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Coral bleaching observed near Mandapam, Keezhakkarai, Palk Bay (Source: The Hindu 22-05-2019)

 Acropora formosa. Photo: National Centre for Coastal Research

Acropora formosa. Photo: National Centre for Coastal Research 

 

                  The National Centre for Coastal Research, an institute under the Ministry of Earth Sciences, in India, has a field research station in the Gulf of Mannar region, and researchers led by Dr. Shanmugaraj have found an alarming pattern of bleaching in the reefs in Mandapam, Keezhakkarai and Palk Bay. They have found that sea surface temperature ranged from 28.7°C to 31°C in the August 2018-February 2019 period and there was no bleaching seen then. However, when the temperatures rose to between 32°C and 36°C between March 2019 and May 2019, researchers observed a pattern of bleaching in corals, which was different at different layers within the sea.

 

                   About 12% of coral species observed at depths between 0m and 2m such as Porites solida, Poritis lutea, Montipora digitate, Acropora hyacinthus were completely bleached. About 5% of species observed at depths between 2m and 4m such as Acropora formosa, Acropora hyacinthus, Montipora digitata, Montipora foliosa, Pocillopora damicornis, Goniastrea retiformis, Platygyra sinensis, Dipsastrea favus, Dipsastrea speciosa were partially bleached. Porites species observed in Palk Bay region were completely bleached at depths from zero to 4 metres. Corals at depths over 5m did not face bleaching.

Montipora foliosa. Photo: National Centre for Coastal Research

 

Montipora foliosa

 

                  In some sites the massive corals such as Porites species were completely bleached but branching corals such as Montipora digitata and Acropora species, were not bleached. Coral reefs are important hotspots of biodiversity in the ocean. Corals are animals in the same class (Cnidaria) as jellyfish and anemones. They consist of individual polyps that get together and build reefs.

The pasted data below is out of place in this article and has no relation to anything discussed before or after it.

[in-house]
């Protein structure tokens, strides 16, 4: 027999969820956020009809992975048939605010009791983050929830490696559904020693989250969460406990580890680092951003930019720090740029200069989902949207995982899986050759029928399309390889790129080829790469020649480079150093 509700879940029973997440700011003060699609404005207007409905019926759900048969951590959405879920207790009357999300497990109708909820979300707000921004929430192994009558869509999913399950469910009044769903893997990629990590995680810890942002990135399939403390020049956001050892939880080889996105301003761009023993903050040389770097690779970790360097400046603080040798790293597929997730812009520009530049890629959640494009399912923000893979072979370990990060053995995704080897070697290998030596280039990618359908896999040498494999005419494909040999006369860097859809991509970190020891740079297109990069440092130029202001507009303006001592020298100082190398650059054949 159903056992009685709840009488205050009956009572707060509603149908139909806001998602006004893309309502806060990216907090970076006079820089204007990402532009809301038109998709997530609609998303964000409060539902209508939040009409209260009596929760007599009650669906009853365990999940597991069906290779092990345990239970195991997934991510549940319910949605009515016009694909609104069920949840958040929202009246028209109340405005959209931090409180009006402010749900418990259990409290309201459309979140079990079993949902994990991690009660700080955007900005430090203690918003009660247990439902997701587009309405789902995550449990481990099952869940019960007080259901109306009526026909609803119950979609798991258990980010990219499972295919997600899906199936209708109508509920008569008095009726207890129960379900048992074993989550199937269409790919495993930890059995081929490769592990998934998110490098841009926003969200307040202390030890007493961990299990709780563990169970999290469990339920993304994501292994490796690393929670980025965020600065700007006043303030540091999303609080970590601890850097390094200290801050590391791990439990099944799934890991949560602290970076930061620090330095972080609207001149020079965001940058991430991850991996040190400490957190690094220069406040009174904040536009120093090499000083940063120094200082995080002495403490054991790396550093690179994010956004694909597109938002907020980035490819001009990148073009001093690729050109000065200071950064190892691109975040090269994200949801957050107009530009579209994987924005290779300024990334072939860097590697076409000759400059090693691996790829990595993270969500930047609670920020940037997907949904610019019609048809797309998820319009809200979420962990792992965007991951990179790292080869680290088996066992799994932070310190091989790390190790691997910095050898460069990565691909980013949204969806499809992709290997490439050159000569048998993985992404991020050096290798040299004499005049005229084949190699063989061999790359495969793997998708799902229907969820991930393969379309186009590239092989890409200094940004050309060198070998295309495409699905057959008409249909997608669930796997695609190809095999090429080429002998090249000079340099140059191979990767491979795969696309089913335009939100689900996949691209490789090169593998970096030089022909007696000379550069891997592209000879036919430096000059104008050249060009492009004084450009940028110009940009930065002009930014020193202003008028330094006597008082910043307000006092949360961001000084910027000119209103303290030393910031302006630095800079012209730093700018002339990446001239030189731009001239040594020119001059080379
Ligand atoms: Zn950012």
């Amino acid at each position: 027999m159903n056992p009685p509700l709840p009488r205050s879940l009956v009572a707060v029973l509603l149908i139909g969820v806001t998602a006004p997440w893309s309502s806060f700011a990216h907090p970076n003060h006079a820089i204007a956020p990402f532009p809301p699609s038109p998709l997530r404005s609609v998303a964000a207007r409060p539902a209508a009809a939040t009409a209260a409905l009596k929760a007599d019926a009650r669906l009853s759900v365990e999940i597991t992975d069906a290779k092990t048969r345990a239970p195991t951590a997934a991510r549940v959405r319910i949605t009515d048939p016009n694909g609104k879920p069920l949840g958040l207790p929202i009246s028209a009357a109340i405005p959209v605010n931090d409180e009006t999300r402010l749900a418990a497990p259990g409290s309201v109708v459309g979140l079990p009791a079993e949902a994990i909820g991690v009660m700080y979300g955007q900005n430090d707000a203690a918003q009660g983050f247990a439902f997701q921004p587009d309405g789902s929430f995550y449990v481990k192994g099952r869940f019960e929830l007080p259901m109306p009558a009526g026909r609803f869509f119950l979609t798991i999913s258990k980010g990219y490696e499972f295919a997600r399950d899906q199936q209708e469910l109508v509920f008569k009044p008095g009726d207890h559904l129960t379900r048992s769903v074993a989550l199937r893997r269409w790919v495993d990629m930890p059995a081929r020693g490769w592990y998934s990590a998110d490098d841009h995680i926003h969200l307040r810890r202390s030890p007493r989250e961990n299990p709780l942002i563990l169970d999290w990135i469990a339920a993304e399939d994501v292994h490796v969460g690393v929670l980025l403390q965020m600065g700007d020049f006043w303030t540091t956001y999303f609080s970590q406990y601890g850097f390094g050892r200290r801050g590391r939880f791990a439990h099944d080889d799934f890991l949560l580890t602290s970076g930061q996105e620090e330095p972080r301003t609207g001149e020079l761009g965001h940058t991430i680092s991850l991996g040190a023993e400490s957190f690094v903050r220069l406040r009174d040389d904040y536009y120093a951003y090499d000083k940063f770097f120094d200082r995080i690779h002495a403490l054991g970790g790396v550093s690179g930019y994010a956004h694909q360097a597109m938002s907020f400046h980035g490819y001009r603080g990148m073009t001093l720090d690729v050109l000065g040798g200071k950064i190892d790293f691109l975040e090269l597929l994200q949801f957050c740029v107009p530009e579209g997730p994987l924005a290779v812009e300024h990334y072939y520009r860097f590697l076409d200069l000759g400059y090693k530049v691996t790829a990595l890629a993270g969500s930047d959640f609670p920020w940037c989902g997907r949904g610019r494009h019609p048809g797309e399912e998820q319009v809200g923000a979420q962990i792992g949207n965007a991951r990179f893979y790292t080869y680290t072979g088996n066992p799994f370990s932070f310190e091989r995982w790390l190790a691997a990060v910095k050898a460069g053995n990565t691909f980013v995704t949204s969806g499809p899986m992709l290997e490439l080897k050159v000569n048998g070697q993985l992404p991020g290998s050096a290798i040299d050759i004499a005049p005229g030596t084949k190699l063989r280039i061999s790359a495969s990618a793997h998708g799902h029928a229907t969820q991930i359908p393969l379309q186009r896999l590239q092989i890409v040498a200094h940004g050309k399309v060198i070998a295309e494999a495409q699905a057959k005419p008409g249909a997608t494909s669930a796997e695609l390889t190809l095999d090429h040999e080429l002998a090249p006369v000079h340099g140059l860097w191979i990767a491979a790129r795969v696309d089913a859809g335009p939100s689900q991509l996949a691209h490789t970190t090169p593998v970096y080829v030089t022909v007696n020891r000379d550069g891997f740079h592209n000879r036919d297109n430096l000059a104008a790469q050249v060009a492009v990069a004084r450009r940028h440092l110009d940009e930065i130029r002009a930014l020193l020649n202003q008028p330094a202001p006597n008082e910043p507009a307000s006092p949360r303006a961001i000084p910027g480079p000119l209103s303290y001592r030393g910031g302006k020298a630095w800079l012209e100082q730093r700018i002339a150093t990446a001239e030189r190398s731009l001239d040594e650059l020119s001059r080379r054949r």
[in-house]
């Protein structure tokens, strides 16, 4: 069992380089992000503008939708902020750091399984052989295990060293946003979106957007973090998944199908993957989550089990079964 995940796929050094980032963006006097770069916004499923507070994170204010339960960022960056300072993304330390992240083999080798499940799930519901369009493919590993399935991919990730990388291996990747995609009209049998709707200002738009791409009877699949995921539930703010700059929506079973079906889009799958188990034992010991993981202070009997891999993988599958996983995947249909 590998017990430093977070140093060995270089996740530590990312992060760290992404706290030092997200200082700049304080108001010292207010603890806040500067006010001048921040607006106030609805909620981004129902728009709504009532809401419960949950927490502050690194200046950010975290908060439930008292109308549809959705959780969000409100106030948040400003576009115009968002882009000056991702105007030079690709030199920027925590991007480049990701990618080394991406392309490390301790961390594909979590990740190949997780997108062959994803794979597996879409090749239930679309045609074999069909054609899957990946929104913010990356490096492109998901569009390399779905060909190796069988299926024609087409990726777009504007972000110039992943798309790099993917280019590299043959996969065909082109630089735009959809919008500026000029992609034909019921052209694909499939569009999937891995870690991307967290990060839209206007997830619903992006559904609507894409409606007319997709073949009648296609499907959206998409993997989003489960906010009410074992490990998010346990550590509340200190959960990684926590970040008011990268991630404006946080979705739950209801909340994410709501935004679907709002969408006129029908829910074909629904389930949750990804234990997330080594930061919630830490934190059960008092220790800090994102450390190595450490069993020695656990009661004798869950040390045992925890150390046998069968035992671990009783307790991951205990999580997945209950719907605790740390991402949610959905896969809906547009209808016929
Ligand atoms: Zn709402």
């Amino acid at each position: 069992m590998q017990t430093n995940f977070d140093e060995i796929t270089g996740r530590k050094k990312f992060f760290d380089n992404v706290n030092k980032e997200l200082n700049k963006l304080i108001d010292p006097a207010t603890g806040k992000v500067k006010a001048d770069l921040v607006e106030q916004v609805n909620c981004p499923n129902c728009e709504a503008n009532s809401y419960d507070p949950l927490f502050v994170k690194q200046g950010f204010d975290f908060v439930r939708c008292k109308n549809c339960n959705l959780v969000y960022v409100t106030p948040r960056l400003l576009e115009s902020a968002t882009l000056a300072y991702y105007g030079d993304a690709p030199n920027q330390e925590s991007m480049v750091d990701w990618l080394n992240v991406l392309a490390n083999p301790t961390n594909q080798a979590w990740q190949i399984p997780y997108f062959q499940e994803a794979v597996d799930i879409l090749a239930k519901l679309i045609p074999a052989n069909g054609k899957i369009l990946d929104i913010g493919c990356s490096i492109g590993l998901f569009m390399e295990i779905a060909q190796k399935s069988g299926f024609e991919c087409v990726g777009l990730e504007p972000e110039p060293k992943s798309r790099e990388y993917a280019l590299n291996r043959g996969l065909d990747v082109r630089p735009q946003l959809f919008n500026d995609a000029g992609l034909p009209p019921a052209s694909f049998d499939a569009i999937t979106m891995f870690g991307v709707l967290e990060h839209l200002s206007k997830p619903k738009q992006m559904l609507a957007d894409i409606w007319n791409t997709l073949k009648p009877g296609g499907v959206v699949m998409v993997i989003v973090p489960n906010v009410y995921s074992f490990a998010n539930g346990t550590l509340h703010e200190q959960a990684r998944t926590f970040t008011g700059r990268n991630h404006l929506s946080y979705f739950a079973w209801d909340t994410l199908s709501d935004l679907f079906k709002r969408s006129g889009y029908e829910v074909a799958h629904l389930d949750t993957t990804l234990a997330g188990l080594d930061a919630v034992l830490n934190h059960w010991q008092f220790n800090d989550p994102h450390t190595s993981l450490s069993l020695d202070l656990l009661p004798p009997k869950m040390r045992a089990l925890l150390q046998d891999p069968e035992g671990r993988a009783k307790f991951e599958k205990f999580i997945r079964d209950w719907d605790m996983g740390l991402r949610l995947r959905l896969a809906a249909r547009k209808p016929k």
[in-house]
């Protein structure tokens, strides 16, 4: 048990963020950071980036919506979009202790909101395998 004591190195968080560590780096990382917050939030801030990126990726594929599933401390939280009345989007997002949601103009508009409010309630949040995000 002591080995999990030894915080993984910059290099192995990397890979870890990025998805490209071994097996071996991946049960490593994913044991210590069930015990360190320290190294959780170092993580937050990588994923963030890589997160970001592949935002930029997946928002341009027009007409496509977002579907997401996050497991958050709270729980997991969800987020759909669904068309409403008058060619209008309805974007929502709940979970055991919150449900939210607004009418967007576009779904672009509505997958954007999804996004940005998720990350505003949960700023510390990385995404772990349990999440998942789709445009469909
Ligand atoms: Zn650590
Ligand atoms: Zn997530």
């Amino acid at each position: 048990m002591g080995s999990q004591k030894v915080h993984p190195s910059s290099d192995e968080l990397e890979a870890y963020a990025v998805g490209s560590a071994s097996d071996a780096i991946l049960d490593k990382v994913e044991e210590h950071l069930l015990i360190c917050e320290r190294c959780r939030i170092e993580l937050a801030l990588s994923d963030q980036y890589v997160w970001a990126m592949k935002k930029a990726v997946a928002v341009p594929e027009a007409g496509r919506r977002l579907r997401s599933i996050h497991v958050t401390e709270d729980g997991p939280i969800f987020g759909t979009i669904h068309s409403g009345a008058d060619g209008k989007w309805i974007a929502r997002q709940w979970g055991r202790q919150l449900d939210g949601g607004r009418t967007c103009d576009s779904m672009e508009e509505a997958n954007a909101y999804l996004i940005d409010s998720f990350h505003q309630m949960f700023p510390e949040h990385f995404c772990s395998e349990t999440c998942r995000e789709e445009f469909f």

Coral reefs support a wide range of species and maintain the quality of the coastal biosphere. Corals control the level of carbon dioxide in the water by converting it into a limestone shell. If this process does not take place, the amount of carbon dioxide in the ocean water would increase significantly and affect ecological niches.

 

             Coral reefs are threatened by climate change. When the sea surface temperature increases beyond a tolerable limit, they undergo a process of bleaching. Basically bleaching is when the corals expel a certain algae known as zooxanthellae, which lives in the tissues of the coral in a symbiotic relationship. About 90% of the energy of the coral is provided by the zooxanthellae which are endowed with chlorophyll and other pigments. They are responsible for the yellow or reddish brown colours of the host coral. In addition the zooxanthellae can live as endosymbionts with jellyfish also.

Acropora hyacinthus. Photo: National Centre for Coastal Research

 

Acropora hyacinthus.

 

                  When a coral bleaches, it does not die but comes pretty close to it. Some of the corals may survive the experience and recover once the sea surface temperature returns to normal levels.